Community

Healing in Community

Many social workers, massage therapists, and psychotherapists I’ve spoken with over the years—like acupuncturists—pursue the healing arts because we need healing ourselves. On February 3 of this year, my father died from cancer. He had been battling the disease since 2013 and was, in fact, diagnosed right around the time I signed the lease to open Long Beach Community Acupuncture.

He lived in Texas, and the distance compounded by invasive treatments from radiation and chemotherapy, to surgery and more chemo have been—to say the least—stressful for me. Living with a cancer diagnosis and treatment is a strange trip of intensity for caregivers and patients; it is a flux of emotions and physical symptoms with good and bad days. These past few years have been delineated by periods of shock and sadness, then those of waiting and hoping for optimal outcomes.

Working in this clinic daily has been a great source of healing for me as well as many others. We’ve given over 19,000 treatments to date. I am amazed at the sheer number of treatments and even more so at how much healing I’ve drawn from this environment. It was not something I expected.

Work that one enjoys is a salutary well. I have been soothed and comforted from treating people over and over; it comes in the form of the brief, casual conversations of our lives as I get the pins in and also in the successes we share in having symptoms improve if not resolve completely.

It was a conversation with a long-time patient that enabled me to take good leave of my father before he died and to appreciate how he had influenced my life choices in ways I could not recognize before. While another patient, who helps me clean the clinic sometimes, encouraged me to visit him multiple times in the final months of his life—not a simple choice as a business owner—but I did. Those last visits created some of my most cherished memories of him now. At the same time, our staff stepped in to cover for me, keeping the clinic open and accessible to patients while I was gone.

I wanted to share this at the time of our expansion of hours because our clinic staff and patients have been such an unbelievable source of support and these changes reflect the strength of LBCA.  It is difficult to estimate the value of a good team but we have one and I am grateful to you all. There is strength in numbers and healing in community.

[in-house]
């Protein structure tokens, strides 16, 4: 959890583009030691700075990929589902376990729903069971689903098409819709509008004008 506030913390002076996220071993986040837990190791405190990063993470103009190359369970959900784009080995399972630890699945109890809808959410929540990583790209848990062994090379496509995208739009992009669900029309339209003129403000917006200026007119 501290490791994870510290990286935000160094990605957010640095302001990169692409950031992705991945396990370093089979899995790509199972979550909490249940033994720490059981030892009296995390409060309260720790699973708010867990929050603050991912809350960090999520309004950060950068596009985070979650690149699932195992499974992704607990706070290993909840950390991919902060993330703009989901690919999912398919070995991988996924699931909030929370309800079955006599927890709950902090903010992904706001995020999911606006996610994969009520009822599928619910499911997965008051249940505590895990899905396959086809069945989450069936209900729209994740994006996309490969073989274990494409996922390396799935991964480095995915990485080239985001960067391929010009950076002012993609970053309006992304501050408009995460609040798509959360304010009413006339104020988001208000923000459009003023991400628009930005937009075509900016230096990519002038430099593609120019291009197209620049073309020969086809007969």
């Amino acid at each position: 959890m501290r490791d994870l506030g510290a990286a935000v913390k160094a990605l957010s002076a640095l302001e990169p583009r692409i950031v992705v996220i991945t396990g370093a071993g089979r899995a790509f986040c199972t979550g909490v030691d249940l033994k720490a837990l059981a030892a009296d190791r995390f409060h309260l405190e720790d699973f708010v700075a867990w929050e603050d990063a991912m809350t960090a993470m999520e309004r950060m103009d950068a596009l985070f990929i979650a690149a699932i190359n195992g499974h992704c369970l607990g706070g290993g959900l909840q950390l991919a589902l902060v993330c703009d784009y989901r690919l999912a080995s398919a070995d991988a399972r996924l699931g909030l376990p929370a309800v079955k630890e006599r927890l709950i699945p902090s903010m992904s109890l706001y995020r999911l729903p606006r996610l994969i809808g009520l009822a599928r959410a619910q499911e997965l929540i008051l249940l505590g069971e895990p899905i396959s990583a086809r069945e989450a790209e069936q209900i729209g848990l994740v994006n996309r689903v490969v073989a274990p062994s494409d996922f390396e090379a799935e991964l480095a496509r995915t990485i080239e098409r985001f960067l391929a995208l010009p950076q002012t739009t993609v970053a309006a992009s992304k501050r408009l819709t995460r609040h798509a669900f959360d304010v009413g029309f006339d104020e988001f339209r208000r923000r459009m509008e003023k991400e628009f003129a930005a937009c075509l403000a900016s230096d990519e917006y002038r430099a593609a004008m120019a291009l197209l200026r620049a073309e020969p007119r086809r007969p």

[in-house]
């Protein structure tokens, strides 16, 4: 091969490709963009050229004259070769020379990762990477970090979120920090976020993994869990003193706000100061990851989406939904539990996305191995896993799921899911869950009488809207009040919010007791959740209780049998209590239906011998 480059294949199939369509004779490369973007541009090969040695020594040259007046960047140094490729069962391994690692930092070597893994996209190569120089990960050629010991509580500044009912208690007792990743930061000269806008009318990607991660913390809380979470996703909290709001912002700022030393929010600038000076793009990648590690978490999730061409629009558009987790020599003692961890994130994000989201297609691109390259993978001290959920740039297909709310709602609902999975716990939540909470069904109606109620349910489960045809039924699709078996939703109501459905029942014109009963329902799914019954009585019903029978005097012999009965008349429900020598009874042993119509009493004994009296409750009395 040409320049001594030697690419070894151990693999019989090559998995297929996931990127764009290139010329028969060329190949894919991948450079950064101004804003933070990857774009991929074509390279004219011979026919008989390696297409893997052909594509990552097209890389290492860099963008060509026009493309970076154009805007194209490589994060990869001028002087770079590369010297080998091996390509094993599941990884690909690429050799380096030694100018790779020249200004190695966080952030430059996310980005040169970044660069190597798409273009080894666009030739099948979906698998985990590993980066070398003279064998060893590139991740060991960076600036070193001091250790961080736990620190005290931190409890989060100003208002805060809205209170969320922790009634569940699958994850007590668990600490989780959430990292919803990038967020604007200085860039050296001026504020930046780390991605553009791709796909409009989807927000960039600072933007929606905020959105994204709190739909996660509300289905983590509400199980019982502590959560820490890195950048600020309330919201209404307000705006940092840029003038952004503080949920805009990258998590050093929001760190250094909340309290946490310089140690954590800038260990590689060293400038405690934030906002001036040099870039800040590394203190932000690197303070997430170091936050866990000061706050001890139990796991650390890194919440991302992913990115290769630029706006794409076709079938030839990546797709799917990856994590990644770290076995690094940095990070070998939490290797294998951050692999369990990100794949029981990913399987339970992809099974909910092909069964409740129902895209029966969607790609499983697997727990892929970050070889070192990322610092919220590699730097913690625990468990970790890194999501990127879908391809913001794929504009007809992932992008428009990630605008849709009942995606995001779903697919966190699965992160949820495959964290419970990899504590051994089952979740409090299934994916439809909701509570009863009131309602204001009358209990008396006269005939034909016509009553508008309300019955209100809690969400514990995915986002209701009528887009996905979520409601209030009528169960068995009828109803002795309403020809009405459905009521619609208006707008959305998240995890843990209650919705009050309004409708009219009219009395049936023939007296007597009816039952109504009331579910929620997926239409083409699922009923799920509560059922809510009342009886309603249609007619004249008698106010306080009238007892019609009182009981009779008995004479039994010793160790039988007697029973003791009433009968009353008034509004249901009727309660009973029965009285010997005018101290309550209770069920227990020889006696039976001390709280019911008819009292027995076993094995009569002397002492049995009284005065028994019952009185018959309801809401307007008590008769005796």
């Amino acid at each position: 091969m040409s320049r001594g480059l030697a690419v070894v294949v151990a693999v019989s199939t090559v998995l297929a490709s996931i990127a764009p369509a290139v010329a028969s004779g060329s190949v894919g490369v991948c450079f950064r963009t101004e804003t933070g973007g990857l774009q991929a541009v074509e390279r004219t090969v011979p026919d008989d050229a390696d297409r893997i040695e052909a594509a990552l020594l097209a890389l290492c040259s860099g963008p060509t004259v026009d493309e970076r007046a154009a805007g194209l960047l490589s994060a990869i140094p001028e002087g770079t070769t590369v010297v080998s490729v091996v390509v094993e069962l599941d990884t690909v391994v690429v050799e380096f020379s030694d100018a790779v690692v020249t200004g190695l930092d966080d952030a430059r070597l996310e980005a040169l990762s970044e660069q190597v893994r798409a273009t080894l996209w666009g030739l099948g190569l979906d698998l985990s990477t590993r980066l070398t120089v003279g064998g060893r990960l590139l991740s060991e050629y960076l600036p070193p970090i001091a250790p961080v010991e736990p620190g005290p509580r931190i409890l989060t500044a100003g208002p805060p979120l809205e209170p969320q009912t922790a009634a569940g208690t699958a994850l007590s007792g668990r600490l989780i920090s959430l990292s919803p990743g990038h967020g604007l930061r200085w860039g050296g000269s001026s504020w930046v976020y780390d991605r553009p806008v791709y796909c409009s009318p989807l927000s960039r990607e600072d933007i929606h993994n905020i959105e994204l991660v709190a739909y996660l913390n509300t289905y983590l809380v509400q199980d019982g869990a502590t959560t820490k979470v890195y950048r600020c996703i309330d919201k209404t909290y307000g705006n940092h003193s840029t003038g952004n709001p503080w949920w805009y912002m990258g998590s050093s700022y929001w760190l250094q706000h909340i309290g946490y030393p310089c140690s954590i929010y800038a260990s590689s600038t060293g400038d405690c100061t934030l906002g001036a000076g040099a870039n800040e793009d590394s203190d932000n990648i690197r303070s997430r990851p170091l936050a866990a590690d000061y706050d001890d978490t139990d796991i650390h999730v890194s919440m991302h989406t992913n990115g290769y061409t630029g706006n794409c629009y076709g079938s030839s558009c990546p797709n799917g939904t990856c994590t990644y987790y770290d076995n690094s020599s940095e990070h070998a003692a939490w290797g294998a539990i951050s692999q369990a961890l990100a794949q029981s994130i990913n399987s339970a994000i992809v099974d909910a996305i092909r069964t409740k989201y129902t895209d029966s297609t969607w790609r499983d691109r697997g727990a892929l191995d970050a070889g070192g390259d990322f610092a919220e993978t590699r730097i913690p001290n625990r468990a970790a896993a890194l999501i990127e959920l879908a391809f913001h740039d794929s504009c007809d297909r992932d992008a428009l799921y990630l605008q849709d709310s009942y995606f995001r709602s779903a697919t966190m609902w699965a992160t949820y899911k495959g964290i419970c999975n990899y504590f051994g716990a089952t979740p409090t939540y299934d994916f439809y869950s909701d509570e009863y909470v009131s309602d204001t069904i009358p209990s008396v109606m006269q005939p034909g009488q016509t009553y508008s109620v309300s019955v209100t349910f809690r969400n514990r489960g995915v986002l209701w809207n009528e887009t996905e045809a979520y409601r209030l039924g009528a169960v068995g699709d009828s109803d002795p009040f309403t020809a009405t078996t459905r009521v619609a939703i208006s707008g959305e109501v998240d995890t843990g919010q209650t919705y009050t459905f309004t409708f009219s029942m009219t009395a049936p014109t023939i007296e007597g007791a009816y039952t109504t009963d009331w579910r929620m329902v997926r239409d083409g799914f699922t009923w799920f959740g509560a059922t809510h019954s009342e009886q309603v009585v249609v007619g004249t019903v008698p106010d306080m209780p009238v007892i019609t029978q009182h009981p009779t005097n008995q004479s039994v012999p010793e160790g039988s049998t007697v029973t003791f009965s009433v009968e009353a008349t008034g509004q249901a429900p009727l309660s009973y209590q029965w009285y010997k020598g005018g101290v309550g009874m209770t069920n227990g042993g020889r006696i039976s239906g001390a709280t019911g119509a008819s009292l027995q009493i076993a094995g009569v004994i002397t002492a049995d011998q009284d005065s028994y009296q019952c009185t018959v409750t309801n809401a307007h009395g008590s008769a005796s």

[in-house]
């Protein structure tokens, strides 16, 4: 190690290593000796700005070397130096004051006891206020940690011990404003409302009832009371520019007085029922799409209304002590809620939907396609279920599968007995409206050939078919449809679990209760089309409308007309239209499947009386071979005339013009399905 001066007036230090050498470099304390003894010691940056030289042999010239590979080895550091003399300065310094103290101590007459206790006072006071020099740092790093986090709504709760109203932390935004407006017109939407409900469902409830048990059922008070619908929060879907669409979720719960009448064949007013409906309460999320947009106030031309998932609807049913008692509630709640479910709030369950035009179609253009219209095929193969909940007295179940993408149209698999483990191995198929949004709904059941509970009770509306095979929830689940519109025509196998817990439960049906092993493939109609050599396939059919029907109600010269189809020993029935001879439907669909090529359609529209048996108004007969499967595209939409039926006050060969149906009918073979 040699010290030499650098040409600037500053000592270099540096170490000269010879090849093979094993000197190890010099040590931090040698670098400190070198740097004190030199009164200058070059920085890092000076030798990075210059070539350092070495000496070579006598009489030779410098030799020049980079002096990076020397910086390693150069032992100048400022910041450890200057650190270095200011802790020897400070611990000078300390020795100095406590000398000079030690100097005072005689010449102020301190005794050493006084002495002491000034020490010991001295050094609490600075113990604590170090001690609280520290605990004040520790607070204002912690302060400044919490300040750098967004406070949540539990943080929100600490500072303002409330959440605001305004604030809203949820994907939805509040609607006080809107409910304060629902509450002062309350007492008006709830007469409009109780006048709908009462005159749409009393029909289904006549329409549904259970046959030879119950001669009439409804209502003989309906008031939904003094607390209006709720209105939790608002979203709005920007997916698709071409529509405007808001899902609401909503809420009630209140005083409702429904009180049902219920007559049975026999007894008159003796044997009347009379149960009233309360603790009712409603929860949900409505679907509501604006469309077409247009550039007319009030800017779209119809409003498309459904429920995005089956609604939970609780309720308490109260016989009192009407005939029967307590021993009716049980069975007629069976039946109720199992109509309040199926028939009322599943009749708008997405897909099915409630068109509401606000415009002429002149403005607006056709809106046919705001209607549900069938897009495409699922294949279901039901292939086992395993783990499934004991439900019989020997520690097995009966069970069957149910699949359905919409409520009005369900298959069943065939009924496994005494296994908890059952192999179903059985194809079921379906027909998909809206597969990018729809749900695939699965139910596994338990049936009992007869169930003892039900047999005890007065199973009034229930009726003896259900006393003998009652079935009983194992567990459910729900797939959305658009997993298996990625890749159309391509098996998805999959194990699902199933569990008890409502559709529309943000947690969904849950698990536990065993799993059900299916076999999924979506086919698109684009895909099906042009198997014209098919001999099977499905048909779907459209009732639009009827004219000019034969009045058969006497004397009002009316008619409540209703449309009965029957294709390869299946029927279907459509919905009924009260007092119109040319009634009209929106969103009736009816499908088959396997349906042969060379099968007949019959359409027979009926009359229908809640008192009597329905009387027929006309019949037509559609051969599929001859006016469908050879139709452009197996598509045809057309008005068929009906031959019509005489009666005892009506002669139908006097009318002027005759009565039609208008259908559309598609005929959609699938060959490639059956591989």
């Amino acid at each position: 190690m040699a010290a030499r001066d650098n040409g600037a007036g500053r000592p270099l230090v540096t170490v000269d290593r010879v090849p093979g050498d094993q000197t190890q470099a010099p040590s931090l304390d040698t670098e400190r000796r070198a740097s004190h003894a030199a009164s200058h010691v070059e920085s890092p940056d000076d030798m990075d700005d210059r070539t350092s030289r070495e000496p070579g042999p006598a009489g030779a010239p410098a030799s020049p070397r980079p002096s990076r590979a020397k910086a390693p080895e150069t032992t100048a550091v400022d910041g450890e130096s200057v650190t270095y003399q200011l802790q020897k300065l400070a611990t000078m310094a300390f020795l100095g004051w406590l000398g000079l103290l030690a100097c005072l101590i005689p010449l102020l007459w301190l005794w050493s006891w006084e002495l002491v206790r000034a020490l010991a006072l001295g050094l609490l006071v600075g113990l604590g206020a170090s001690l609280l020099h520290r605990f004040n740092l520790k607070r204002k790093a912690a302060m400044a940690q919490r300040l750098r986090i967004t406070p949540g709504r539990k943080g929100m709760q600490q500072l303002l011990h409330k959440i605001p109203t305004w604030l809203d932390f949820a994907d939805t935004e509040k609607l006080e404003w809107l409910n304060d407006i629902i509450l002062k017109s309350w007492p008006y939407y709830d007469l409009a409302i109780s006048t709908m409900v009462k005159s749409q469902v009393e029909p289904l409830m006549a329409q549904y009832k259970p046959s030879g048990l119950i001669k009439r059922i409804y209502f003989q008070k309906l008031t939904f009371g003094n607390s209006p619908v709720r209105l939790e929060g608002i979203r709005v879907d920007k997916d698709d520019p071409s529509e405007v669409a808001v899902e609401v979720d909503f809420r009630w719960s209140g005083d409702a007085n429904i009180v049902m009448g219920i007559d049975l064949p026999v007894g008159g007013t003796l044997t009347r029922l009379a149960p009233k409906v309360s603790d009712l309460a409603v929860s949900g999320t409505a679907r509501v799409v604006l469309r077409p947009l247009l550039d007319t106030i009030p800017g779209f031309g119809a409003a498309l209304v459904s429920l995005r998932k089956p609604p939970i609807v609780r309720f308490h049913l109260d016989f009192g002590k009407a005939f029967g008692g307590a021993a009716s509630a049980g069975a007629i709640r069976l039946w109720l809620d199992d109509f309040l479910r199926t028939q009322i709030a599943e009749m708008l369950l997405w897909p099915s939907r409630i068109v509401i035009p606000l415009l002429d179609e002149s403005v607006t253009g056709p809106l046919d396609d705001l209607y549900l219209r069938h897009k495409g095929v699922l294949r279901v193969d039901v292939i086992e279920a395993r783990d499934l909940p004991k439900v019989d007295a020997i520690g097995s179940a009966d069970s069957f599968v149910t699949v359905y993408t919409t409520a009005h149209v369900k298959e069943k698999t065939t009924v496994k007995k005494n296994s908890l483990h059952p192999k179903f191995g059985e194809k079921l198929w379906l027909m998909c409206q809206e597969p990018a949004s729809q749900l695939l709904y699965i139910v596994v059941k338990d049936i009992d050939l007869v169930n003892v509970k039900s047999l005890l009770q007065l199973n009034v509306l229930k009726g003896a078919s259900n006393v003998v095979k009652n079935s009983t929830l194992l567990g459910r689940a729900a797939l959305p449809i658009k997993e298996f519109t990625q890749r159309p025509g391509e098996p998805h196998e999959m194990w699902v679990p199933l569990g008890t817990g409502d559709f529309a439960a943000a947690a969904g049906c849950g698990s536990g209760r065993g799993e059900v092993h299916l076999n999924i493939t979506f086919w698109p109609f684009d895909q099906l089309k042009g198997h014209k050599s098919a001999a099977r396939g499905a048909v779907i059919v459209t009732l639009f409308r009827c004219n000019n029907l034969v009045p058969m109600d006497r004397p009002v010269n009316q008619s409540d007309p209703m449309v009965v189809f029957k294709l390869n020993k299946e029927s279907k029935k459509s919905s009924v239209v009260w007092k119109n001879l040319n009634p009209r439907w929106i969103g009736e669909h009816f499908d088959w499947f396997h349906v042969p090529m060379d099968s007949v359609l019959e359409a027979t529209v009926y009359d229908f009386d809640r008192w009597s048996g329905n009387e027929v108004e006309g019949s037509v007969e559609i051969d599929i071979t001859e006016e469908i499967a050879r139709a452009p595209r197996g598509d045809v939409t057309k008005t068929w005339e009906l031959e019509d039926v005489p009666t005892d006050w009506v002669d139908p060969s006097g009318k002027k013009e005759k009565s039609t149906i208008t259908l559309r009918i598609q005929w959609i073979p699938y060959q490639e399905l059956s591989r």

Holding Space

As a community acupuncturist, a lot of what we do revolves around selecting acupuncture point combinations to treat disease patterns. We insert needles to work in conjunction with an individual’s constitution for healing. There are no gurus here. We provide acupuncture, plain and simple.

But there is another part of our work that goes beyond needling and it has to do with how we inhabit the clinic. Some POCA members refer to it as “holding space,” and I like to think of it as an act of welcoming. We invite people to show up as they are. We welcome them when they feel broken, angry, tired or sad—when they struggle to change a damaging mindset—when they must deal with logistical and practical problems, like finding a job or a place to live—or any of the other myriad reasons life can be challenging.

Since the election, the clinic has functioned as a refuge for many people to sort out their responses. As a practitioner it’s felt really good to hold the space for people and to be of service in this way. Long Beach is one of the most diverse cities in the United States and our clinic on any given day reflects a cross-section of differences and of unity.

As we enter the peak holiday season and the last month of what has been a tumultuous and difficult year, know that this clinic is a safe place for you. We welcome you here to weather the changes that are coming with 2017.